Dame Lillard Offers an Inspiring Message Despite Struggles, Controversy

Matt Slocum/Associated Press

This isn’t the first bad stretch of Damian Lillard’s career, but it’s his first one since he reached his current stature.

When Lillard went through rough patches early in his career, he was a young player trying to find his way. Even when he became the unquestioned face of the Portland Trail Blazers in 2015, cold streaks were the price of carrying a team that had no business winning as many regular-season games as it did, let alone making the Western Conference Finals in 2019.

Now, Lillard is an unquestioned top-10 superstar, and the guy the entire NBA world just spent an offseason trying unsuccessfully to will into demanding a trade out of Portland. And in his response to the continued shooting struggles that have dampened the start of his 10th season, he’s shown exactly why he’s a one-of-a-kind star.

“I always look at struggles as an opportunity to show my true character,” Lillard told reporters in Philadelphia after shooting 7-of-20 from the field and 2-of-9 from three-point range in a loss to the Sixers. “When things go great, there’s a lot of praise that goes along with that. A lot of people give you a lot of credit. They speak highly of you on social media, TV. ‘Oh Dame had 60, Dame had 50.’ They speak really highly of you. 

“But I think it says more when you’re going through something and s–t is kind of hitting the fan and you’re struggling and everybody’s got something to say. And to me, the real ones, they can keep on trucking and keep on going and still find a way to get the job done.”

This, or some version of it, has been Lillard’s message for as long as he’s been in the public eye. He’s built his reputation, and his brand, on consistency and loyalty. There have been nine years of media coverage built around the admirability of his refusal to join a superteam. 

And after the two months this summer when it seemed like that commitment was wavering (whatever he says now, the various press conferences he gave during the Olympics were decidedly non-committal about his future), he came back publicly doubling down harder than he ever has on his desire to remain in Portland.

From references to retiring with one franchise on his latest album, to his comments on media day about “going out on my shield,” to even stronger comments in subsequent days during training camp, he’s been clear about where he stands.

It’s why the other viral moment from Monday’s game—Sixers fans chanting “We want Lillard”—was something for him to laugh about afterward, not something for anyone in Portland to worry about.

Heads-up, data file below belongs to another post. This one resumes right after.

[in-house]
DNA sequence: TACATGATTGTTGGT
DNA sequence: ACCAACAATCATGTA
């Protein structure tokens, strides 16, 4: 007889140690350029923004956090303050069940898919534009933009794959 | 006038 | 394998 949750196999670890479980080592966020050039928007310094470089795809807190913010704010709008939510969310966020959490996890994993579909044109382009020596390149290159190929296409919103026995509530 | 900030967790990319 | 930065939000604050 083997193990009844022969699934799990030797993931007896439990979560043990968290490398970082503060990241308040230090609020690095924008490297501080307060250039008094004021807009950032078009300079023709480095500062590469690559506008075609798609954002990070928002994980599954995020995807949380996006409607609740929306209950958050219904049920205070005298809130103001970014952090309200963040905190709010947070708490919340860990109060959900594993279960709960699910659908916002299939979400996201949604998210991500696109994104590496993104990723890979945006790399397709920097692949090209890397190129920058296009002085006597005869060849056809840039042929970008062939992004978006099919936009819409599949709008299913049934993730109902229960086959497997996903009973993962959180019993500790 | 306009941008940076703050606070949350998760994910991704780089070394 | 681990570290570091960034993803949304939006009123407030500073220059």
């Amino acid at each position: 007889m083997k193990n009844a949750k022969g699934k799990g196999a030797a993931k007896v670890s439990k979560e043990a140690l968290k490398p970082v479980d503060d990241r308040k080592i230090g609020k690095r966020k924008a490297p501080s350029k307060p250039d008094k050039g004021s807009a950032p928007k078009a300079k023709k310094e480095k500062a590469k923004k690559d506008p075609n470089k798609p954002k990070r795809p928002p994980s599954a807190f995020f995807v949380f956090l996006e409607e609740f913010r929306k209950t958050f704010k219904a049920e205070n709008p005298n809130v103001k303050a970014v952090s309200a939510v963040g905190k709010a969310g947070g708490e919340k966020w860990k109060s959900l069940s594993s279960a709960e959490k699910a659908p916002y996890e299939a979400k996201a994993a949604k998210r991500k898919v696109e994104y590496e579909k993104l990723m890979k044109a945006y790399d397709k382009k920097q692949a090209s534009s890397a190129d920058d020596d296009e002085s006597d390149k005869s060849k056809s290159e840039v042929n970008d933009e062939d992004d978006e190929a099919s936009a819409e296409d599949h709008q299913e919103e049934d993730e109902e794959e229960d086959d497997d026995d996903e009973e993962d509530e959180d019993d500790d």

NBC Sports Philadelphia @NBCSPhilly

Yes, Sixers fans, Dame heard the chants… 👀 https://t.co/Ba2flttZrv

From the beginning, Lillard has understood the assignment of being a franchise player better than anyone. Not just the big stuff, like taking accountability after losses and public declarations of loyalty. More subtle things, too, like being outspoken about not wanting to push for teammates to be traded because he values their friendship. 

Being loyal to a fault might keep him from ever winning a championship in Portland. As he’s made clear over and over, whenever he continues to be asked about it, he’s made the calculation in his head that the path he’s on is the right one.

On the season, Lillard is averaging 18.6 points per game and shooting 34.9 percent from the field and 23.9 percent from three-point range, all easily career lows. He wasn’t the sole reason they lost on Monday to a Sixers team down Joel Embiid and Tobias Harris (not to mention Ben Simmons), or why they’ve started the season 3-4, but it isn’t helping.

No one who’s been around Lillard or seen how he operates doubts that his shot will come around, and he’s found other ways to be useful in the early season. Despite the shooting struggles, he’s visibly been more engaged defensively than ever before, and he’s averaging a career-high 8.6 assists per game. Someone who’s shot this well for this long didn’t forget how to shoot overnight. It will come back.

Matt Slocum/Associated Press

But until it does, the rest of the Blazers and new coach Chauncey Billups need to figure something else out.

For years now, the Blazers franchise has gotten so much mileage out of the assumption that Lillard will always find a way to shoot them out of whatever injury woes or flawed roster construction they’ve thrown at him. 

When those shots don’t fall for a couple of weeks at a time and they don’t have that safety net to fall back on, it lays bare just how far they are from the league’s elite—a group some in the organization thought they were simply a coaching change away from joining.

Everyone has to be better, including Lillard. He’ll be the first to tell you, and he’s earned the benefit of the doubt that it’s not lip service.

 

Sean Highkin covers the NBA for Bleacher Report. He is a graduate of the University of Oregon and lives in Portland. His work has been honored by the Pro Basketball Writers’ Association. Follow him on Twitter, Instagram and in the B/R App.

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